2.  ORS 163.405 provides, in relevant part:“(1) A person who engages in deviate sexual intercourse with another person or causes another to engage in deviate sexual intercourse commits the crime of sodomy in the first degree if:“ * * * *“(b) The victim is under 12 years of age[.]”

3.  ORS 163.427 provides, in relevant part:“(1) A person commits the crime of sexual abuse in the first degree when that person:“(a) Subjects another person to sexual contact and:“(A) The victim is less than 14 years of age[.]”

4.  Former ORS 167.054 provided, in relevant part, “(1) A person commits the crime of furnishing sexually explicit material to a child if the person intention ally furnishes a child, or intentionally permits a child to view, sexually explicit material and the person knows that the material is sexually explicit material .”

5.  Defendant had earlier moved for a judgment of acquittal on Count 9, furnishing sexually explicit material to a child, which the court denied.

6.  There are cases in which young children or others with disabilities may not be able to describe a particular incident with specificity and instead may generically describe repeated abuse of a particular type that has occurred over a period of time; in other words, they cannot describe dates, exact locations, or other details to differentiate one incident from the next. However, that type of case should be separately addressed because it presents its own charging challenges. It suffices to say that this is not such a case. Indeed, the state was able to adequately identify discrete instances of criminal conduct for the jury because the victim was able to do so.

7.  In Hale, the Supreme Court did not analyze the statute describing grounds for demurrers, ORS 135.630. Rather, the court affirmed that an indictment pleaded in the words of the statute is “sufficient” in the usual case, 335 Or. at 621, 75 P.3d 448, implying that indictments pleaded in the words of the statute are generally not subject to demurrer. The court did not explain why, under the statutory scheme concerning demurrers, if a defendant establishes that an indictment fails to provide sufficient notice, the defendant is not entitled to allowance and to the remedy prescribed by the legislature through ORS 135.670: dismissal of the indictment, with possible leave to refile. The court did not articulate why, in light of that statutory scheme, a defendant whose demurrer is denied is not entitled to relief on appeal unless he also moved to compel the state to elect a specific incident or requested special jury instructions.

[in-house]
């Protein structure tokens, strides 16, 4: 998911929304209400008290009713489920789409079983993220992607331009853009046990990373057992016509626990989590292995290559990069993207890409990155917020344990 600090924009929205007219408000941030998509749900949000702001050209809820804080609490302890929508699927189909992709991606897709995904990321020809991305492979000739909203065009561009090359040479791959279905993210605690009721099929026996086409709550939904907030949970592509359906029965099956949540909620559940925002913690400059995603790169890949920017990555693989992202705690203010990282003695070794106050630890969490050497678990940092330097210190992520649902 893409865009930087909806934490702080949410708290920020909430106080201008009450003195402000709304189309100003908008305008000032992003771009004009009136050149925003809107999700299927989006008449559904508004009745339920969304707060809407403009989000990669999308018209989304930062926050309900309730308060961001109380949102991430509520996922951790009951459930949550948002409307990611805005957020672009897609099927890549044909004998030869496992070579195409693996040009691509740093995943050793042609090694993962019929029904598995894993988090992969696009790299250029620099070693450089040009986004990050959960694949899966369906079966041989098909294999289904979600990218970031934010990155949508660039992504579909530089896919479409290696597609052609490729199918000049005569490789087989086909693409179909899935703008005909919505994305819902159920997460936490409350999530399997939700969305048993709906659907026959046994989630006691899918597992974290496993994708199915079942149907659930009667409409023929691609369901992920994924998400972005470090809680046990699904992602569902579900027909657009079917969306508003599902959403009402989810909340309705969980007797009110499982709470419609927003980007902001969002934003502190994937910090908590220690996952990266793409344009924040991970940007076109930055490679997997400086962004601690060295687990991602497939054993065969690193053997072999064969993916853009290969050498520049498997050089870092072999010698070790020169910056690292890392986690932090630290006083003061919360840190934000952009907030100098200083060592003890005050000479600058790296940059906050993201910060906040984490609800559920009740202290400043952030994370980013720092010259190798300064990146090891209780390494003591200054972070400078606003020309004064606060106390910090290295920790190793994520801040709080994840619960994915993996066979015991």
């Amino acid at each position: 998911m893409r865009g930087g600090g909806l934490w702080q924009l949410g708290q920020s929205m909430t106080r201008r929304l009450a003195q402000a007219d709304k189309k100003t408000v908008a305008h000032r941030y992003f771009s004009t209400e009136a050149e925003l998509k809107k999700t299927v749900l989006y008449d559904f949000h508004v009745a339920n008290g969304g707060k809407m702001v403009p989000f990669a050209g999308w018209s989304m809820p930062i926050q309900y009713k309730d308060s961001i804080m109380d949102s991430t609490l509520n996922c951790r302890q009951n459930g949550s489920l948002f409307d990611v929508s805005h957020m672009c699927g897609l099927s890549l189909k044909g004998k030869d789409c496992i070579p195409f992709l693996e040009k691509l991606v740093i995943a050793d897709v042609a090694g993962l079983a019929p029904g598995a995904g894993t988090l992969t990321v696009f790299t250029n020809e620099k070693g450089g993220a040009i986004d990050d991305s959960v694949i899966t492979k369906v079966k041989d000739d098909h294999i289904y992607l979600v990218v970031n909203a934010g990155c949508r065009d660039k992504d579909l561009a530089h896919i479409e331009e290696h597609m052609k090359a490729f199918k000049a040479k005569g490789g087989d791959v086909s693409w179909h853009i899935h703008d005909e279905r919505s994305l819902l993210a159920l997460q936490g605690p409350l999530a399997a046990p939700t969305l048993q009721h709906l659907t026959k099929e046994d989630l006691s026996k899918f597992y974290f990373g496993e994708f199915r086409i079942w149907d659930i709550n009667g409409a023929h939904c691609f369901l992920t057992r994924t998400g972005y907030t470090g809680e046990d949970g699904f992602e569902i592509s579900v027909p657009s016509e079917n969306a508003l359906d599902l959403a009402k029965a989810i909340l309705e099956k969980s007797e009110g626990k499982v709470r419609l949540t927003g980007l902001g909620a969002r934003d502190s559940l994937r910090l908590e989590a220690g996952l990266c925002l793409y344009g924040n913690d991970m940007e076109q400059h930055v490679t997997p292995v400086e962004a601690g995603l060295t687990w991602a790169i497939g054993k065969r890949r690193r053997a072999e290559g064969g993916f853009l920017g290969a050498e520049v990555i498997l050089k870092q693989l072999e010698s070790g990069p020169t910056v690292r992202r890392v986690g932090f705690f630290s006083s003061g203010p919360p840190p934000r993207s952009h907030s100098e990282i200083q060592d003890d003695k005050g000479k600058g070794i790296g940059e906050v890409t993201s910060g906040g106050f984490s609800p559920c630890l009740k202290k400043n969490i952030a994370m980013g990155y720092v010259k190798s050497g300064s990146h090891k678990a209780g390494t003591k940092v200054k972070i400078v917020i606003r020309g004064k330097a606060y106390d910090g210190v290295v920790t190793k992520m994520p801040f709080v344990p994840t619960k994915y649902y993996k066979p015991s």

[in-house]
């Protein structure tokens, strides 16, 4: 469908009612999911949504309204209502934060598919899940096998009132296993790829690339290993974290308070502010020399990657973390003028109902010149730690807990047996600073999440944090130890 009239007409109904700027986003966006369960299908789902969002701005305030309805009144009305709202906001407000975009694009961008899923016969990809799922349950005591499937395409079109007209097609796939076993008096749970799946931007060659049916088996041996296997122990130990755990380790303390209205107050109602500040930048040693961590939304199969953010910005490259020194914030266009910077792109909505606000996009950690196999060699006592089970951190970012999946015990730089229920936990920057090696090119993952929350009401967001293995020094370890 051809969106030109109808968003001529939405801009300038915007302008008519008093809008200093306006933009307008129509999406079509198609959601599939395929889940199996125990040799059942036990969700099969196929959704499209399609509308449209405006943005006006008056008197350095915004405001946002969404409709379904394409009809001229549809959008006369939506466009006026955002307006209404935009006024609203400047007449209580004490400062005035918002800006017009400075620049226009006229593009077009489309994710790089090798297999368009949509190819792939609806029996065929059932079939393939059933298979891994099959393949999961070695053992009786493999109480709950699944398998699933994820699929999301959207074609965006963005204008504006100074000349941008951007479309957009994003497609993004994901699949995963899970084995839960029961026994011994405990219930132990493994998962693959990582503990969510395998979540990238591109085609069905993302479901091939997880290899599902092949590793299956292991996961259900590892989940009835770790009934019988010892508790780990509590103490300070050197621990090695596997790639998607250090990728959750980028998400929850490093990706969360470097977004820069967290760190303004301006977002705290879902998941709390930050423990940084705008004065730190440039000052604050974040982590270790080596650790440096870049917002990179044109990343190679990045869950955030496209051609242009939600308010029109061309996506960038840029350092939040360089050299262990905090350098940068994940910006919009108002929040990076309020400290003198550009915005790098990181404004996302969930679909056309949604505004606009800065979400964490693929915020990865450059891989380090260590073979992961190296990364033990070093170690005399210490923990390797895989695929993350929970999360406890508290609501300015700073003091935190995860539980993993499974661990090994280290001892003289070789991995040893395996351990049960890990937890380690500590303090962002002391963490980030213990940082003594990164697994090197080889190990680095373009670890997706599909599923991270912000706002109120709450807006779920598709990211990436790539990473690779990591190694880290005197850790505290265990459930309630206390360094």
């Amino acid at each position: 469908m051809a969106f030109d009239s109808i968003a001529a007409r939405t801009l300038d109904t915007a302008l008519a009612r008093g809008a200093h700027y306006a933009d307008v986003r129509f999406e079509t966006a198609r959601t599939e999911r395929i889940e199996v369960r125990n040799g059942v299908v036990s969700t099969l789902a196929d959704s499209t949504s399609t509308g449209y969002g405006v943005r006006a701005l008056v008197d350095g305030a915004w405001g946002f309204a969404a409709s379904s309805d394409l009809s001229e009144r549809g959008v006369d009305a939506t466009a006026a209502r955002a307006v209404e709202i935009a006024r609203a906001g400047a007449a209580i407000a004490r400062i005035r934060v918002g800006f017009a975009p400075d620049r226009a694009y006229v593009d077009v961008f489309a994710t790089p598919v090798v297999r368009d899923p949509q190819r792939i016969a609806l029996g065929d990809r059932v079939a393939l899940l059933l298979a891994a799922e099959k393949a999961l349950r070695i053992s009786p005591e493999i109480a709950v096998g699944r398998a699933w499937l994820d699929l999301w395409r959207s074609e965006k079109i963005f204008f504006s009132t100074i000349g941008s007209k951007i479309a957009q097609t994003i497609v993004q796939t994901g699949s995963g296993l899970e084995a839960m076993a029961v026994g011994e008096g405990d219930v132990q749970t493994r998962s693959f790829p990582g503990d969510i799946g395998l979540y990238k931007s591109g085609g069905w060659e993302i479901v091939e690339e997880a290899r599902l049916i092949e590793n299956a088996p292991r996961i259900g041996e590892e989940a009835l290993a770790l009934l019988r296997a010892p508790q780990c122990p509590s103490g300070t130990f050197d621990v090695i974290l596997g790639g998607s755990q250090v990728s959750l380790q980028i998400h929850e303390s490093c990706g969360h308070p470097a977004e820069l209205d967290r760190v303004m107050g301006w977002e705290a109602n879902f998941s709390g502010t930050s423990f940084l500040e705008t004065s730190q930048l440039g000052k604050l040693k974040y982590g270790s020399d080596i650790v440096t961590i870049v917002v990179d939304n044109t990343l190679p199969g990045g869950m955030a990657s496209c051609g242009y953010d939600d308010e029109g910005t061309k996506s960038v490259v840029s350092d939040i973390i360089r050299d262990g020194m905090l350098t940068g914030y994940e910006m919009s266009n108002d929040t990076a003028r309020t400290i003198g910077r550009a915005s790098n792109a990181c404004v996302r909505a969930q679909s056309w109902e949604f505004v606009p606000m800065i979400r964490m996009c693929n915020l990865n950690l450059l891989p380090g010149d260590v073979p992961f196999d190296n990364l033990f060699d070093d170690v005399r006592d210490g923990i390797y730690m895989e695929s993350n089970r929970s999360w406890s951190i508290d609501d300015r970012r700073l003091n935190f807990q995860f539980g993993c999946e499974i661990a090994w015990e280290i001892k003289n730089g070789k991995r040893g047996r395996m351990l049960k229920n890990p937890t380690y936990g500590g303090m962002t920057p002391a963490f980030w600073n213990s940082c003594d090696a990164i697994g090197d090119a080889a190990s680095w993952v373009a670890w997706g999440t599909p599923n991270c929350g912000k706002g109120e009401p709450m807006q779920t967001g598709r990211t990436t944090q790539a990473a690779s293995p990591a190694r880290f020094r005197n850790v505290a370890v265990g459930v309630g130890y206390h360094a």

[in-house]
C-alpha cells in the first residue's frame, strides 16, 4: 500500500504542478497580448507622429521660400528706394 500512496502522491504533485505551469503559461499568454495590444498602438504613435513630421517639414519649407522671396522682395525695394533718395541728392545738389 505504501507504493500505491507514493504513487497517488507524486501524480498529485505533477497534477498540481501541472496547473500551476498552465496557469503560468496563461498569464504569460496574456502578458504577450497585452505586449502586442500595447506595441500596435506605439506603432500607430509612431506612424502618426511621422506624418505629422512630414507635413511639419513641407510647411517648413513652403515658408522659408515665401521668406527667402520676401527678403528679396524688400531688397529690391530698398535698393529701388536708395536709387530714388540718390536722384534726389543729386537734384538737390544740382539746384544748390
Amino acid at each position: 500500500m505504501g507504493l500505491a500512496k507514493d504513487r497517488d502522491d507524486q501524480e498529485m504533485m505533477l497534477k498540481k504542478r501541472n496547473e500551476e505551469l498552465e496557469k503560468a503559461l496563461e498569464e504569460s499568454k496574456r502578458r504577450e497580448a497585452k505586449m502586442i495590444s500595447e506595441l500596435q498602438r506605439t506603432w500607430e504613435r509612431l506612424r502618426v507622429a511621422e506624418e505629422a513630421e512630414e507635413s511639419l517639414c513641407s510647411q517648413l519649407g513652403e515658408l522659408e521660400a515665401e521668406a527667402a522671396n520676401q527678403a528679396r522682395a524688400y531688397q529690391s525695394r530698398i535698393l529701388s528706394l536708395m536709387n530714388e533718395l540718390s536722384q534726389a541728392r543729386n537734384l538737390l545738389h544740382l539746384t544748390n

8.  We note that the court's suggestion in Hale of “later” actions, 335 Or. at 621, 75 P.3d 448, could imply that a defendant can take action at trial, but elucidation of the state's precise theory at trial does not cure the problem of a lack of pre-trial notice, given that such notice is essential to pre-trial investigation, trial preparation, and litigation of evidentiary issues. Thus, we do not view Hale as impeding a defendant from filing a motion for the state's election early in the case.

9.  Justice Unis criticized the majority's conclusion, stating that “the majority allows the trial court to speculate as to what was in the minds of the grand jury at the time that they returned the indictment, thereby depriving defendant of a basic protection that the constitutional guaranty of the intervention of a grand jury was designed to secure.” Id. at 123, 75 P.3d 448 (Unis, J., dissenting).

NAKAMOTO, J.